What if we cache the result after we query the group tree for a user's role membership? We can traverse the group tree when a user is authenticated to determine the user's implied roles, and then cache the result in the user's session, so we perform only one tree-traversal per user session. Adopting this approach, the results are impressive even when we assume string identifiers and worst-case performance for every initial invocation:

  • Average response time per iteration = 0.0653 ms
  • Best response time = ~0 ms (depending upon cache speed)
  • Worst response time = 326.6146 ms
  • Standard deviation = 4.6186 ms
  • Theoretical throughput = 15,308 method calls per second

If we assume average response-time for the initial call per user, then throughput jumps to 28,773 calls per second.

And if we replace strings with integers to uniquely identify users and roles, then throughput jumps to more than 1.5 million calls per second. Now we're cooking with gas...

Conclusion

When the model is small, performance is excellent across the board, and the design is quite forgiving if you make a poor choice on integration. For example, when I repeated the first scenario using a model with 1000 users, 30 roles, and 5000 memberships, average response time jumped 192X from the baseline (from 173.77 ms to 0.90 ms per call).

However, when the model is large, loading and traversing the tree is slow. With a careful and considered integration strategy, the code in this article can provide a solution that is blazingly fast, with the added bonus that it does not require high-volume chatter between the application and its database back-end.

 


Integrating the Solution

Admittedly, this solution is largely theoretical. I have not yet integrated it into a production system. That said, I have plans to do so in the immediate short-term, and then I'm sure I will revisit this article to update this section.

At a high level, the integration strategy I have planned includes these elements:

  1. Store the Access Control List in ApplicationState.
  2. Store the Principal Model in ApplicationState.
  3. Query the Principal Model for role membership when a user is authenticated.
  4. Cache the user's role membership list (including implied/indirect roles) in the user's session.

The idea is to arrive at a solution that supports ACL method calls like this:

Global.AccessControlList.IsGranted( UserSession.Roles, operation, resource );

Improving the Solution

The overall solution is good, but not yet perfect, and there is always room for improvement. Here are a few ideas:

  • If the Roles in your system are static, then you can create an enumeration type to represent them, and replace the String data type on all references to role variables and parameters.
  • Create classes to represent users and roles with integer values as unique identifiers.
  • Define and describe a clean and compact SQL database schema for persistent storage.

If you have other ideas to improve the solution, then please let me know - I'd be interested to hear your feedback.


Points of Interest

Dictionary Redux

The MembershipList class is almost identical to the BaseControlItem class from my previous article. Indexed collections are fast and powerful data structures, and I suspect the Dictionary class might be vastly under-utilized. I don't see it frequently used in solutions I inherit from other developers, and in the past, I have not used it frequently myself. This is one thing that is certain to change in my solutions going forward!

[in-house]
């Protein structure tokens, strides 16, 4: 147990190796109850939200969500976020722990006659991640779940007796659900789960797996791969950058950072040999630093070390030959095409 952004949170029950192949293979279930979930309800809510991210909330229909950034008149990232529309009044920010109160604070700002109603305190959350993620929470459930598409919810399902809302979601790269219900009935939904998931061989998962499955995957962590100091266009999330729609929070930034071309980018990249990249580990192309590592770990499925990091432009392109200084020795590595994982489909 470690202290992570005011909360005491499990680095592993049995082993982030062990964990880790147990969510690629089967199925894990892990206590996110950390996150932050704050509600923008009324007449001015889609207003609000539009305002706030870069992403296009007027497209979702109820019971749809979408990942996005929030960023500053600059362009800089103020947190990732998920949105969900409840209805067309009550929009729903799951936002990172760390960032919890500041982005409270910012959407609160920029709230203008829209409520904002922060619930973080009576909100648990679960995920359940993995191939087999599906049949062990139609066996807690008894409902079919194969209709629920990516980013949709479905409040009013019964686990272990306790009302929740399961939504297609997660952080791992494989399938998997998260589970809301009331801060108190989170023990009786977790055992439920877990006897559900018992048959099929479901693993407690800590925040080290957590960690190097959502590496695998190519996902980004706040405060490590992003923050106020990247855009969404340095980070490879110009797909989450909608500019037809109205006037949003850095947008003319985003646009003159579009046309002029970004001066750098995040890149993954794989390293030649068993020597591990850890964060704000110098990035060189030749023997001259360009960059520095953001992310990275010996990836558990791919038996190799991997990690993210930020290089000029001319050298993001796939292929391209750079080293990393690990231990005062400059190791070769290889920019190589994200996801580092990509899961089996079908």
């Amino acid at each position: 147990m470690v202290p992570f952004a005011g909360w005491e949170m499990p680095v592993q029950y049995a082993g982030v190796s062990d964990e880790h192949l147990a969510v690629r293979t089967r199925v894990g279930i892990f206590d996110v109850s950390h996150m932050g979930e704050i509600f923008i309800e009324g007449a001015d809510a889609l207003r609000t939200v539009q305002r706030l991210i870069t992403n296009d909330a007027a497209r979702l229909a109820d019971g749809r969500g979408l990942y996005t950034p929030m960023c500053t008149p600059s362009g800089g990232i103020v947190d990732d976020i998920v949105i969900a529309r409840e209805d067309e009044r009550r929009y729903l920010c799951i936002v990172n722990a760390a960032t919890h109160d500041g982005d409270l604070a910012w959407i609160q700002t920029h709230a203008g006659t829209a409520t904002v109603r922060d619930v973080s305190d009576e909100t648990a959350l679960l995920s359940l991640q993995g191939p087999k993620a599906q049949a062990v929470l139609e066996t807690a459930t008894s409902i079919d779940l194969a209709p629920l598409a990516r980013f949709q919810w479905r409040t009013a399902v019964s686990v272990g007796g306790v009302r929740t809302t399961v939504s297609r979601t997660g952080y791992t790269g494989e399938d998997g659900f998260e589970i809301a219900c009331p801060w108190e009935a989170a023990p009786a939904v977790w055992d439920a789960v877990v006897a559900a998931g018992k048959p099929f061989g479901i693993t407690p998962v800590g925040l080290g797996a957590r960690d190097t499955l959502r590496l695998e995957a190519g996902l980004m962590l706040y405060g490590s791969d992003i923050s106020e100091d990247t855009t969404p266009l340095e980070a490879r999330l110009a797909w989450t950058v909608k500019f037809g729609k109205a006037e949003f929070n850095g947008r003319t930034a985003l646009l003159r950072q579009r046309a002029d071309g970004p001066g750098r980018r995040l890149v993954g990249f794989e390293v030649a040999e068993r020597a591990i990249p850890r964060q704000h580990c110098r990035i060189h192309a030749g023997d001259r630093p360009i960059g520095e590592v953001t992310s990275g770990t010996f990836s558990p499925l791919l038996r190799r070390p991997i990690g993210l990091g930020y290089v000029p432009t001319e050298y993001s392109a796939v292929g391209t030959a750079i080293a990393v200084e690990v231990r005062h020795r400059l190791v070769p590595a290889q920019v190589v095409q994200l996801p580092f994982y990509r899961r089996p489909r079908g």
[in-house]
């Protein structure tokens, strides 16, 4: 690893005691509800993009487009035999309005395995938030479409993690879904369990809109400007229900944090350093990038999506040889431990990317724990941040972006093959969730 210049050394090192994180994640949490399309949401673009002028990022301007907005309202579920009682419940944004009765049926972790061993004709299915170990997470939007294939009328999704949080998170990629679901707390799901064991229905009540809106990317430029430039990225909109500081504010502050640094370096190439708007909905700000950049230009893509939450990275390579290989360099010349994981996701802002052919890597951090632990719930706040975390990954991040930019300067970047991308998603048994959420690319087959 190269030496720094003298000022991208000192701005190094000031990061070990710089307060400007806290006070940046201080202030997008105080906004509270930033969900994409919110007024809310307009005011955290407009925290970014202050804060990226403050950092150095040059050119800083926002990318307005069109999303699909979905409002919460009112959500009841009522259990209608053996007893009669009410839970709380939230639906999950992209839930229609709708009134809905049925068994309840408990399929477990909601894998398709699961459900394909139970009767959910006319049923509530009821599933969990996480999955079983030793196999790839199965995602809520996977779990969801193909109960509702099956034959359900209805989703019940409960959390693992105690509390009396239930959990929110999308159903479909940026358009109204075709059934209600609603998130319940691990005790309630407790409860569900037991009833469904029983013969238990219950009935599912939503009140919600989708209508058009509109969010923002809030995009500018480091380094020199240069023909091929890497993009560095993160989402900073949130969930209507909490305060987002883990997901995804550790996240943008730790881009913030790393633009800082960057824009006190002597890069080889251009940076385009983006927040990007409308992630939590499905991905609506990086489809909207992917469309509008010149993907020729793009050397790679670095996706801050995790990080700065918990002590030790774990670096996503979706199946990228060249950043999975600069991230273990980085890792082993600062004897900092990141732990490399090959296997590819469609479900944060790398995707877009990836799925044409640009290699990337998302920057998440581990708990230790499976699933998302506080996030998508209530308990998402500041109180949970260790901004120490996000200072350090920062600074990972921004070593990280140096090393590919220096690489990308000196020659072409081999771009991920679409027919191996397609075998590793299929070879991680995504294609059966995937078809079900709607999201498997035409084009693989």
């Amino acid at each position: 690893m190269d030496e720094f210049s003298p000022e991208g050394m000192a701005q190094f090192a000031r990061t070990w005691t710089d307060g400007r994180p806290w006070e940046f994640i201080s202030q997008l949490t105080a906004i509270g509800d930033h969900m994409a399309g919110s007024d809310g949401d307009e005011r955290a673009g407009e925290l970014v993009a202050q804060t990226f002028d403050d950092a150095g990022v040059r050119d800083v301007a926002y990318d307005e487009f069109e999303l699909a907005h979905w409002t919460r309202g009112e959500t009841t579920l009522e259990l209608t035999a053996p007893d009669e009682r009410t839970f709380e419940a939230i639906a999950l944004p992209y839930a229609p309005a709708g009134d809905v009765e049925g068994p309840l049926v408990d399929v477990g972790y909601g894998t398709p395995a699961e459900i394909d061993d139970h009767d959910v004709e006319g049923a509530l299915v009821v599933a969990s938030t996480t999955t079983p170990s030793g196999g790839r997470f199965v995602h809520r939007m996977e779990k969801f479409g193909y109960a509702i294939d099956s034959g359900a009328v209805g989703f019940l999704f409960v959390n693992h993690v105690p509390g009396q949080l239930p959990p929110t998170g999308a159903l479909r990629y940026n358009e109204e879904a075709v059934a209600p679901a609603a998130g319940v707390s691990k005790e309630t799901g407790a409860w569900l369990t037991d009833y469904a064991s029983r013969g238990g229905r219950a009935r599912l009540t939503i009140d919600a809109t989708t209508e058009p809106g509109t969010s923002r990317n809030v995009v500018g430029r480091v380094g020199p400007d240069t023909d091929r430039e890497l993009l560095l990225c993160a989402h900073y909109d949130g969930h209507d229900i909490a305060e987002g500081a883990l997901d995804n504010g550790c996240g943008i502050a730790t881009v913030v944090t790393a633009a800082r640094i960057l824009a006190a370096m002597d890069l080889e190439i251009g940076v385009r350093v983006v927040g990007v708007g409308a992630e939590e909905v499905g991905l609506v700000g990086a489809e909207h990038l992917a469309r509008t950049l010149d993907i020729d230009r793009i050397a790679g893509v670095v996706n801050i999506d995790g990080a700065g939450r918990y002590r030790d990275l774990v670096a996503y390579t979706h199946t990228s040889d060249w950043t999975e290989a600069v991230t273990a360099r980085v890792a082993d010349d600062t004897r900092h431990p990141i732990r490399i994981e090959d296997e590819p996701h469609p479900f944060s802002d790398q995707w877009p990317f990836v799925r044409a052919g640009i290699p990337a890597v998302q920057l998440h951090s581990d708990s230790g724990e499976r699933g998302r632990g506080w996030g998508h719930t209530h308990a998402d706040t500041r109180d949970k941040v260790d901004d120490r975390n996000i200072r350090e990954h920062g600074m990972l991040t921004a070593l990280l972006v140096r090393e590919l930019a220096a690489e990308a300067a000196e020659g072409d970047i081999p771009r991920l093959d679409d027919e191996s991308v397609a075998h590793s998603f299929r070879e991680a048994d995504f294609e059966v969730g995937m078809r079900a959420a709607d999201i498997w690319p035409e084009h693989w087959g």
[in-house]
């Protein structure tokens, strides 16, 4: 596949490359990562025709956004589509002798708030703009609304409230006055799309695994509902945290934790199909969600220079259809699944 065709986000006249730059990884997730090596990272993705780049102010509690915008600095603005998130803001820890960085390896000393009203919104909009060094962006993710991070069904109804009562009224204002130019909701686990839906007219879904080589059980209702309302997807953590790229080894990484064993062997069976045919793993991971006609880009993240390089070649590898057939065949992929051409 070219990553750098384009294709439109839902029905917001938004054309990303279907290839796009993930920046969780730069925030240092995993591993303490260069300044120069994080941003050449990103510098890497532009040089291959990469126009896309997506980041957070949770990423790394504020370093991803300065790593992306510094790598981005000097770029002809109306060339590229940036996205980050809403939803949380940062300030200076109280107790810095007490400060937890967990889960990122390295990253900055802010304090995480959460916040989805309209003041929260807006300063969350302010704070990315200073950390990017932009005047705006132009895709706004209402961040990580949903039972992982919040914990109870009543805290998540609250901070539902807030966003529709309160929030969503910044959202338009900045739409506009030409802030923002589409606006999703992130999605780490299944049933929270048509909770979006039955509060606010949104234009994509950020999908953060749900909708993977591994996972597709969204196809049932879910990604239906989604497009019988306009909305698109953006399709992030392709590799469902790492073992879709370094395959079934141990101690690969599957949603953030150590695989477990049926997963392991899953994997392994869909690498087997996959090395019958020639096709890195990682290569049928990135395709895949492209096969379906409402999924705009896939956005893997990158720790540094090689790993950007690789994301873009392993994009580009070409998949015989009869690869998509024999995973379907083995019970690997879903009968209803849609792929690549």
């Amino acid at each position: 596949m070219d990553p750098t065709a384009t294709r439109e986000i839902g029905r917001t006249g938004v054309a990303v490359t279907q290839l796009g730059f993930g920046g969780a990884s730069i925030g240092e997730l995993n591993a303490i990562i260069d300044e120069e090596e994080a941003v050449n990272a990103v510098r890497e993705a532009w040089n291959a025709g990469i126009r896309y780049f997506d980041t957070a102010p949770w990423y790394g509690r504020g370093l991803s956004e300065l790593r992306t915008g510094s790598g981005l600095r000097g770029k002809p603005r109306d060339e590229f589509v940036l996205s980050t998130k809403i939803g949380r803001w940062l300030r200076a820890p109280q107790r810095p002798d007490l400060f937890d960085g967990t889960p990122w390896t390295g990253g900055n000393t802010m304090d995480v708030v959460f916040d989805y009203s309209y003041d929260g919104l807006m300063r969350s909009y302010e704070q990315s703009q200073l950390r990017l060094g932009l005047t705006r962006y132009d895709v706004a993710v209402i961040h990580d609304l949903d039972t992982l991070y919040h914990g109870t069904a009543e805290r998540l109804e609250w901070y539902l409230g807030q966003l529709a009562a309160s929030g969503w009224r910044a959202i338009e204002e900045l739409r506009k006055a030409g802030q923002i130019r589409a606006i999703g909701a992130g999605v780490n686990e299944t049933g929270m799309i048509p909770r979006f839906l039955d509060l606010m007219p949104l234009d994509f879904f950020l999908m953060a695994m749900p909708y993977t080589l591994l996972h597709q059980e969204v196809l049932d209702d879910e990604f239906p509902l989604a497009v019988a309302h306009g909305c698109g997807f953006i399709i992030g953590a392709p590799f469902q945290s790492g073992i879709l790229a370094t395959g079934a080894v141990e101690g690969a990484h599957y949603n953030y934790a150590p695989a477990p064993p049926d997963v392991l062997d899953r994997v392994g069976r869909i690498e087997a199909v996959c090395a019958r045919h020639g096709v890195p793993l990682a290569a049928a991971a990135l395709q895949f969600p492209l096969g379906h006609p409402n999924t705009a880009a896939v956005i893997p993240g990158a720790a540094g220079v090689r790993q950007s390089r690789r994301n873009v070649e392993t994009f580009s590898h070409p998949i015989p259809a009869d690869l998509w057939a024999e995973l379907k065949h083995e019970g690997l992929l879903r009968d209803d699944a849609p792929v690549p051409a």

GraphViz

At the beginning of this article, I indicated that users are not leaf nodes in a tree. The role hierarchy is a tree because each role has 0..1 parent roles. A user can be assigned to multiple roles, so the resulting data structure when you combine users and roles is called a directed graph.

GraphViz is an open source program for graph visualization. You can provide it with an input file that looks like this:

digraph principals {
    aliens;    
    animals;    
    mad_tea_party_attendees;    
    harmless_lunatics -> mad_tea_party_attendees;
    humans;
    explorers -> humans;
    dormouse -> animals; 
    dormouse -> mad_tea_party_attendees; 
    march_hare -> animals; 
    march_hare -> harmless_lunatics; 
    mad_hatter -> harmless_lunatics; 
    alice -> mad_tea_party_attendees; 
    alice -> explorers; dora -> explorers;
}

... and it will output a digraph image that looks like this:

Image 5

In the code attached to the article, you can find a method (PrincipalAdapter::ToDot) that generates a DOT digraph statement to make a graph.

History

  • December 5, 2015 - First draft
  • December 7, 2015 - Fixed minor typos

License

This article, along with any associated source code and files, is licensed under The Code Project Open License (CPOL)

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About the Author

Daniel Miller
Software Developer
Canada Canada
I have been doing software system development and operations for many more years than I care to count, working as an independent consultant for organizations that range from small non-profit associations in my local community to global Fortune 500 enterprises.

Most of my work is focused on the design, implementation, and operation of web-based business software. My research interests include application architecture, data modeling, and custom solutions for large-scale data management, conversion, and integration.

Comments and Discussions

 
GeneralMy vote of 5 Pin
D V L20-Jul-17 6:08
professionalD V L20-Jul-17 6:08 
QuestionAll is well and good but ... Pin
dlhale7-Dec-15 14:11
memberdlhale7-Dec-15 14:11 
AnswerRe: All is well and good but ... Pin
Daniel Miller7-Dec-15 18:35
professionalDaniel Miller7-Dec-15 18:35 
GeneralRe: All is well and good but ... Pin
dlhale8-Dec-15 5:02
memberdlhale8-Dec-15 5:02 
GeneralRe: All is well and good but ... Pin
Daniel Miller8-Dec-15 6:21
professionalDaniel Miller8-Dec-15 6:21 
GeneralRe: All is well andook over good but ... Pin
dlhale8-Dec-15 7:16
memberdlhale8-Dec-15 7:16 
GeneralRe: All is well andook over good but ... Pin
Daniel Miller8-Dec-15 8:01
professionalDaniel Miller8-Dec-15 8:01 
QuestionVery nice Pin
Ed Bouras7-Dec-15 7:45
memberEd Bouras7-Dec-15 7:45 
GeneralMy vote of 5 Pin
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Posted 5 Dec 2015